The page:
Avoid phising and malicious email attacks
Did you know that the average lifespan of a phishing site is under 15 hours? Such a small move, followed by such detrimental damage. Email attacks are part of the cyber-crime family and something the majority of us have come across at some point in our virtual lives. Un-solicited emails are conceived from slippery sources who may have purchased your contact details from a third party, prior to the GDPR regulation that was passed earlier in May 2018. These emails appear in all different shapes and sizes; some can be extremely realistic and convincing. Falling into the trap of fake emails is to say the least, a very fatal move.
What are phishing attacks?
Phishing attacks are a known, popular method of retrieving information from their target – like an elegant feline pursuing their prey. These are usually found within an email format, designed to trick you into handing over your sensitive details which will then be retrieved and stolen. These details range from passwords to bank details to security information, depending on what the cyber-criminal is after. They can be so cleverly set up and look identical to the pages that you regularly use and identify with, but hidden within the fraudulent features is a secret that intends to stay exactly that; a secret. Once your details have been obtained by your attacker, your money along with other critical information is at their complete freedom of use. Cyber-criminals are clever crooks and they can peck at your bank balance whilst you are none the wiser.
Have a quick look through your inbox… have you received any emails like this one?
Look carefully at the email… can you notice anything that looks off?
Okay. To begin with, the first thing you should check when receiving an email like this one, is the sender’s email address.
As you can probably tell, this is not a genuine email address from Apple Inc. This can be a huge tell-tale sign that an email is fake and often the most reliable. If the email is perfectly put together and indistinguishable from others from the real company, this is usually a complete give away. Users generally make the mistake of viewing the subject of the email rather than checking the “from” domain. If you are unsure if the sender’s address is trustworthy or not, please check for previous emails from the company the contact is claiming to come from. Failing this, check the “Contact Us” section of their official website for their domain name.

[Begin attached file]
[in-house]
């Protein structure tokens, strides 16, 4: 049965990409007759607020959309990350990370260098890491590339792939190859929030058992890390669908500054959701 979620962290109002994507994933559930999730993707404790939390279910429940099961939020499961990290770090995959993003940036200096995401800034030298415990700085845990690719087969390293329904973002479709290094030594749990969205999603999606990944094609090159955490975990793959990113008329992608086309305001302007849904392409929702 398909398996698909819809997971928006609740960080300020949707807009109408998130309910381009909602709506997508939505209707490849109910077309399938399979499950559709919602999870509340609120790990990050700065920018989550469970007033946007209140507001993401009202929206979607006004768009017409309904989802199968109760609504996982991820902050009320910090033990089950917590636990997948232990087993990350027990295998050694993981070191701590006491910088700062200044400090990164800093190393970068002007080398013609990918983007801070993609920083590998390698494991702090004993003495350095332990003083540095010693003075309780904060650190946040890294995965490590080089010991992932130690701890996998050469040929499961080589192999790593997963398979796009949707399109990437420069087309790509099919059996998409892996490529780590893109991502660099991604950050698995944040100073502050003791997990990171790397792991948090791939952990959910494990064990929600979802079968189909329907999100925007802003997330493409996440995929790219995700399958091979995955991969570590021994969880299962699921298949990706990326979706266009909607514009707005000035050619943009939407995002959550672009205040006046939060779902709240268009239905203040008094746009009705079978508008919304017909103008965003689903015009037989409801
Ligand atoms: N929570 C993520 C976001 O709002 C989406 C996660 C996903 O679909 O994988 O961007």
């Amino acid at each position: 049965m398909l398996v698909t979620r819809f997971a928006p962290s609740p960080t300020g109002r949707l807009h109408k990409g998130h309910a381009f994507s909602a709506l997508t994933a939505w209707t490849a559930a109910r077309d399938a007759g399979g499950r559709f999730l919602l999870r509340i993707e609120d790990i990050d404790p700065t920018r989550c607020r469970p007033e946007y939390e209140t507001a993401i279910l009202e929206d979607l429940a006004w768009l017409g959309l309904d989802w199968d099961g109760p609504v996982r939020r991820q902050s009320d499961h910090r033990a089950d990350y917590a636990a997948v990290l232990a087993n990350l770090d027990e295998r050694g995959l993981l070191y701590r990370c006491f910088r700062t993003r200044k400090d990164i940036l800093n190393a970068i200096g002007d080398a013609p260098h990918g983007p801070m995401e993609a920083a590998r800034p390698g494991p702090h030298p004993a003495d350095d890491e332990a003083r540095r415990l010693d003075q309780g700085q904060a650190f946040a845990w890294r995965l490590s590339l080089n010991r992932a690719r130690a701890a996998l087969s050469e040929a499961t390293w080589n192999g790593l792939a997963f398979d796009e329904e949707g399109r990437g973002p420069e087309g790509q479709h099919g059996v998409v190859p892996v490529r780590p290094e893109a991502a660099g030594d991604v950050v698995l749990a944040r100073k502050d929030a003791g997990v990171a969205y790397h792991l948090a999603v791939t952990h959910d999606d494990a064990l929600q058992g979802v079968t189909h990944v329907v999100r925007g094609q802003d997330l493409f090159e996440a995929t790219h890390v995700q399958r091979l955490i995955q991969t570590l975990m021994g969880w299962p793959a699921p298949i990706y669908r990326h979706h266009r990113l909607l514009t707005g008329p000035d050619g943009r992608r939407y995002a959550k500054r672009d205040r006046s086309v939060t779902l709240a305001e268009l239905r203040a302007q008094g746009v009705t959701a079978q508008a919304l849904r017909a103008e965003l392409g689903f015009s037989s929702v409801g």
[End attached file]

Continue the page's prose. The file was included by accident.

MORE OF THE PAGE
Another important thing to look out for is spelling and grammar.
This space that you see between the word “information and the exclamation mark, would never exist if from a big brand like Apple, who have people proof-reading and examining every email and piece of content that is sent out to the public a fifty times over. The imbalance in the capital letters… The subject alone should be enough to ring an alarm in your mind that this is a fake email. Throughout the email you may notice spelling and grammar mistakes, or general unprofessionalism within the language or layout. Second guess everything!
The most crucial and lethal part of these scams… the embedded links.
These are what will make or break the future of your bank account, most likely. Links can take you to a website that will collect more information from you or install harmful software onto your machine.
Always check the full URL of a link to make sure it goes to the expecting place. Hovering over a link with your mouse usually displays full web address and if it’s not what you were expecting to see, do not click it!
What should you do if you have received a fake email?
- Do not click any links that are embedded in the email
- If you do click on the link, do not provide any information that the website is asking for
- Do not reply to the sender of the email in any way
- Do not open any attachments that may come with the email
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